(KTAL) SHREVEPORT, La- On January 1st, 1863 President Abraham Lincoln signed the Emancipation Proclamation outlawing slavery and declaring over 3.5 million black slaves held in Confederate states to be freed. The Civil War was not yet over and some slave owners began to move slaves to Texas in hopes that the Confederate Army would eventually win the war. The slave owners wanted to wait until the anticipated Confederate victory to return to Texas to get their ‘property back’.
It was two years later when the Confederate Armies surrendered, ending the Civil War. For those 2 years after 1863 all Confederate state slaves were still considered free. However, black men and women continued to work for plantation owners. Unfortunately, the good news did not travel so fast and wasn’t until 1865 that black men and women in Texas we’re notified that they we’re no longer slaves or property and were free. But, some weren’t free until two months after that because plantation owners wanted to make sure they had their crops harvested.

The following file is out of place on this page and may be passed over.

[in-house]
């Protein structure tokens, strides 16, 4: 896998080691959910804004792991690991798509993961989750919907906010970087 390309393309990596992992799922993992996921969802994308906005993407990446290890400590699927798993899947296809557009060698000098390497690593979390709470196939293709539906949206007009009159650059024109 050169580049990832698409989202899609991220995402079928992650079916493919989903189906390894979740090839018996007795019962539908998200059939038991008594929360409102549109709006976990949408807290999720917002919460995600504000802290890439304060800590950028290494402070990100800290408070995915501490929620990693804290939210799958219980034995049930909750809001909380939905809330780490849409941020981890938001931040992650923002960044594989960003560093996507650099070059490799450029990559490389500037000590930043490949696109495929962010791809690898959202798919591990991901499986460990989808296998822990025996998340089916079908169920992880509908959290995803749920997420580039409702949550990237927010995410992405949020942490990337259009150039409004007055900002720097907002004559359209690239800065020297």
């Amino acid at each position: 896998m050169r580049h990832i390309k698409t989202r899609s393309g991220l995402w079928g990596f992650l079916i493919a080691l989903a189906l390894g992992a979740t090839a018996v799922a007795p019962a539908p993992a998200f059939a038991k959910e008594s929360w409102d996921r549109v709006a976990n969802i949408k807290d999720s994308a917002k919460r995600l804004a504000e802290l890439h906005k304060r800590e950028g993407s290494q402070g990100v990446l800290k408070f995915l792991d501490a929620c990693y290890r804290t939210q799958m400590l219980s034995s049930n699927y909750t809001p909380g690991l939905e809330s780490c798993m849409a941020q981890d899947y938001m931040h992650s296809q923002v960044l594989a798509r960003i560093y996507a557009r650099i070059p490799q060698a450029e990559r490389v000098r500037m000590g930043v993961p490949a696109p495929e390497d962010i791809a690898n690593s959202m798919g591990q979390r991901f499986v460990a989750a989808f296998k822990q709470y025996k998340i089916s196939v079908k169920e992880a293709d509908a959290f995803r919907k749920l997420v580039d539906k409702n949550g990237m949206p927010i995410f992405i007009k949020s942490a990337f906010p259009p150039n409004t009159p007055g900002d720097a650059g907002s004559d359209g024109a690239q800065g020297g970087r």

So what is so significant about the day June 19th? Union General Gordon Granger and other Union soldiers rode into Galveston, Texas to see black people still being held as slaves. So Gen. Granger made the announcement that they were to be freed, and if they wanted to stay they could but plantation owners would have to pay them wages.
This freed more than 250 thousand black men and women in the state of Texas. Unfortunately, slavery was still legal in the union border states ( Delaware, Maryland, Kentucky, Missouri, West Virginia, and Kansas). But, all that change on December 6, 1865 when the 13th Amendment was signed abolishing non-penal slavery.
Blacks were still subjected to oppression, poverty, and other tools of systemic racism meant to stifle the advancement of black people. Today we sat down with Willie ‘Scooter Man Pro’ Burton to tell us what it means to be a black man in America… 155 years later.